Epirus (Albanian: Ēamėria) is a name applied to territory bordering the Ionian Sea that is uneasily shared by modern Greece and Albania. In the northern part, which remained in Albania after diplomatic talks by the Great Powers in 1913/1914, there are Greek minorities, while in the southern Greek district there are Albanian minorities.
In ancient times Epirus ("mainland" as opposed to the offshore islands) was the mountainous coastal district bordered by Illyria, Macedonia and Thessaly. To the south lay Aetolia. Epirus was separated from Illyria to the north by the Ceraunian Mountains, and by the famous Pindus River flowing from Thessaly. The Acheron river, mythologized as a river of Hades, flowed through this region, and here also stood the oak grove of Dodona (modern Dodoni), sacred to Zeus and famous for its oracles.
Ancient Epirus was a homeland of the Dorian people, whose invasion of Greece in the tenth century BC initiated the Dark Ages of Greece. Though the mother of Alexander the Great was an Epirote princess, wild and tribal Epirus, famous for cattle and horses, lay outside the mainstream of Greek culture, though Greek trading colonies such as Corinth's Ambracia were established along its coast, until it was vigorously Hellenized by its most famous ruler, Pyrrhus, (318 BC - 272 BC). Pyrrhus, King of Epirus, one of the monarchs who divided the empire of Alexander the Great, was known for his campaigns against the Romans in Italy (see also Pyrrhic victory) and for his brief rule of Macedonia.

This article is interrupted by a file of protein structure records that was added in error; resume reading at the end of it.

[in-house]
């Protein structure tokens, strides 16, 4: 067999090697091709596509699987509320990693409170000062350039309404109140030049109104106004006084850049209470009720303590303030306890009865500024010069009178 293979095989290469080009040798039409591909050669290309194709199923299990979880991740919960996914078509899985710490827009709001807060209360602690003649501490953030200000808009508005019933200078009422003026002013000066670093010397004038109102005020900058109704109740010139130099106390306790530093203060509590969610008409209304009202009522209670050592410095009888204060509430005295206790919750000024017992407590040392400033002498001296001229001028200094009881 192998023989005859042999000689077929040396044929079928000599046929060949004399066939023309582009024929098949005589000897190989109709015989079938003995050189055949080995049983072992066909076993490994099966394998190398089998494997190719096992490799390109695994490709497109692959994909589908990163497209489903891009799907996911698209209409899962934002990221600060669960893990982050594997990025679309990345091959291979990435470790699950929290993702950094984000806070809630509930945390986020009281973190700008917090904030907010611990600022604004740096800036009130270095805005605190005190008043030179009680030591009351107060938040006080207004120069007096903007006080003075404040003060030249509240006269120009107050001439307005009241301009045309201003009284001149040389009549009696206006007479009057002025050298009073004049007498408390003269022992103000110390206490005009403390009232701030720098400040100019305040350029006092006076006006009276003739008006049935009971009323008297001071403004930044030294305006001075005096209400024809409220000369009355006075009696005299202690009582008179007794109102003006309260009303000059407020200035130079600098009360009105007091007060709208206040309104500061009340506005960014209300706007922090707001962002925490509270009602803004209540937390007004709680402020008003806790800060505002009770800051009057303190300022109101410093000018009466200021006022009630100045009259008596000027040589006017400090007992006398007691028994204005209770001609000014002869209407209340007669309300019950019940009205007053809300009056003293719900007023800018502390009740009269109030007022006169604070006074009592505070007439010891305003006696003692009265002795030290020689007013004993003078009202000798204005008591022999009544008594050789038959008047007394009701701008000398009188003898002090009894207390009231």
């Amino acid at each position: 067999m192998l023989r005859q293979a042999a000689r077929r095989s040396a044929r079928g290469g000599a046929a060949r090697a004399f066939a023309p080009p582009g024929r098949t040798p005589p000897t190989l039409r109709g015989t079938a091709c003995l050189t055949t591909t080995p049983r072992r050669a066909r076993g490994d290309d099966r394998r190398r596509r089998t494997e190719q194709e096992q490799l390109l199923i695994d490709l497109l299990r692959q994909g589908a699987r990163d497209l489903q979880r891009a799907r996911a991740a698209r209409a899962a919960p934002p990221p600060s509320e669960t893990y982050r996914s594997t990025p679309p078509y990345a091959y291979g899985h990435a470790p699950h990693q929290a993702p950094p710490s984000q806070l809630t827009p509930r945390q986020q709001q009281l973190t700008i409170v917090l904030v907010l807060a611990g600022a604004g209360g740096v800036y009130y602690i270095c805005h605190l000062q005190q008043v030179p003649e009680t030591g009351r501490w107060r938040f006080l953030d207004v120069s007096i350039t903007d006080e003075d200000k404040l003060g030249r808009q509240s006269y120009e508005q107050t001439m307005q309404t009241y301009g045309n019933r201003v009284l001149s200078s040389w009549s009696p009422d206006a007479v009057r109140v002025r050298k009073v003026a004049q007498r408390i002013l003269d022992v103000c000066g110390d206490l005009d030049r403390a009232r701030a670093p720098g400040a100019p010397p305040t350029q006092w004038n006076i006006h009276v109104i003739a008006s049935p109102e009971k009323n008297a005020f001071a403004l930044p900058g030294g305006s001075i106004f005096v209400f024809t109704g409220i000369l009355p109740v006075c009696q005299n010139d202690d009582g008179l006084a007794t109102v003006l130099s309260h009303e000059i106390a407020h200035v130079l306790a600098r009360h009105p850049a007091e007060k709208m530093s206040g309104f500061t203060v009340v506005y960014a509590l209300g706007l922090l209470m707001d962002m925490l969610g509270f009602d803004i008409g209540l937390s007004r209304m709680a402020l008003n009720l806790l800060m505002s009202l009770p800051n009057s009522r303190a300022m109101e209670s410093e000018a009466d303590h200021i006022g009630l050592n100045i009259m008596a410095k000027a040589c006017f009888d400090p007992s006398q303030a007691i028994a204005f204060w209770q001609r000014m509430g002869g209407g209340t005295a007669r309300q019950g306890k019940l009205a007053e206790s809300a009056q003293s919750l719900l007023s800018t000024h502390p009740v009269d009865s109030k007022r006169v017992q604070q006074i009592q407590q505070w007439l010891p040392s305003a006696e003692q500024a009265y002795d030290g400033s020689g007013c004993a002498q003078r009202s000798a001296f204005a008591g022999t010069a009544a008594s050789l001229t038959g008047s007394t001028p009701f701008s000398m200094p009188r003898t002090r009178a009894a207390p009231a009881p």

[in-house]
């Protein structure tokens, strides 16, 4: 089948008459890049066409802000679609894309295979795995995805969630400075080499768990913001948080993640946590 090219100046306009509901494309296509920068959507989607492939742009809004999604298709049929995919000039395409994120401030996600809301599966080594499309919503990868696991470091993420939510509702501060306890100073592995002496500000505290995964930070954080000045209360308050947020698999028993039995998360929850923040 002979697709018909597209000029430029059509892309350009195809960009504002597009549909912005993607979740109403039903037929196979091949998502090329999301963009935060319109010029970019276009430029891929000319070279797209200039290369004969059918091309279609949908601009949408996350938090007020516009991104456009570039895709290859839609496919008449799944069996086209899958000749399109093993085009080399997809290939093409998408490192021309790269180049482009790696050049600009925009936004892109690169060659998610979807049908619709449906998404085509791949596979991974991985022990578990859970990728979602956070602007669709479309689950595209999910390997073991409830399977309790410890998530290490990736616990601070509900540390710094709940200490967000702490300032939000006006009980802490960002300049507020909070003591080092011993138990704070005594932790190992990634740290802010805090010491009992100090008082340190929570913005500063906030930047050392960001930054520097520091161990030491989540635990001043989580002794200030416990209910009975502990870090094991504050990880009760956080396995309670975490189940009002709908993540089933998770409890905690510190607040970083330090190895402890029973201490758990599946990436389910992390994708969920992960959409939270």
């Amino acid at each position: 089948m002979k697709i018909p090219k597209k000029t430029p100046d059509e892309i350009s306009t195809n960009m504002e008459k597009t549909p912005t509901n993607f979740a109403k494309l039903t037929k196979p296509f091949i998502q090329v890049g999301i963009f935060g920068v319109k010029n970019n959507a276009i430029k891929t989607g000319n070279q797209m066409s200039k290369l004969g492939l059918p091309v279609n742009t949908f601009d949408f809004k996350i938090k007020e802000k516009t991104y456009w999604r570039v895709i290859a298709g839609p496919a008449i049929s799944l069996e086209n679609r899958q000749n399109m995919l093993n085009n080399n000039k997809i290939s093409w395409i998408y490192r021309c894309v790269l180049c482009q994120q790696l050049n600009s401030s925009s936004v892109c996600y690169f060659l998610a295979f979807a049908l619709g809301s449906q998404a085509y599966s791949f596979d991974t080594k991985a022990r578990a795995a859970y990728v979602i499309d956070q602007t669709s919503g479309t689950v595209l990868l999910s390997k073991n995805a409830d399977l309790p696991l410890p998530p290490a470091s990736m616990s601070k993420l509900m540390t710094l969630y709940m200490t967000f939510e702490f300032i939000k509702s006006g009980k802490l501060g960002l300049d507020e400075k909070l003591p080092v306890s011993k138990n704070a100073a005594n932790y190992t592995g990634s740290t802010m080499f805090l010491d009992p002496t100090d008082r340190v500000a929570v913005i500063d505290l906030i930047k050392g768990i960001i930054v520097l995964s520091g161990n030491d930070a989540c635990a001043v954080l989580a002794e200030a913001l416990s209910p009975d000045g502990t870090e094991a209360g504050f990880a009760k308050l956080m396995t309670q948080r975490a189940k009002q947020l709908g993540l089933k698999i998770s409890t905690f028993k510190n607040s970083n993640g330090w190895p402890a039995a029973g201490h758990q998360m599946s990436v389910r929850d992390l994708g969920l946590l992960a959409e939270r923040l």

With the fall of the Byzantine Empire in 1204 to Venetian-led armies in the Fourth Crusade, the Despotate of Epirus became one of the three successor states, the others being the Empire of Nicaea, and Trebizond. At its brief height the despotate controlled territory from Durazzo in the north to the Gulf of Patras in the south, even the island of Corcyra (Corfu). The Despot was defeated by armies of the Nicaean lineage, who later re-captured Constantinople from the Latins in 1261 and re-formed the Byzantine Empire.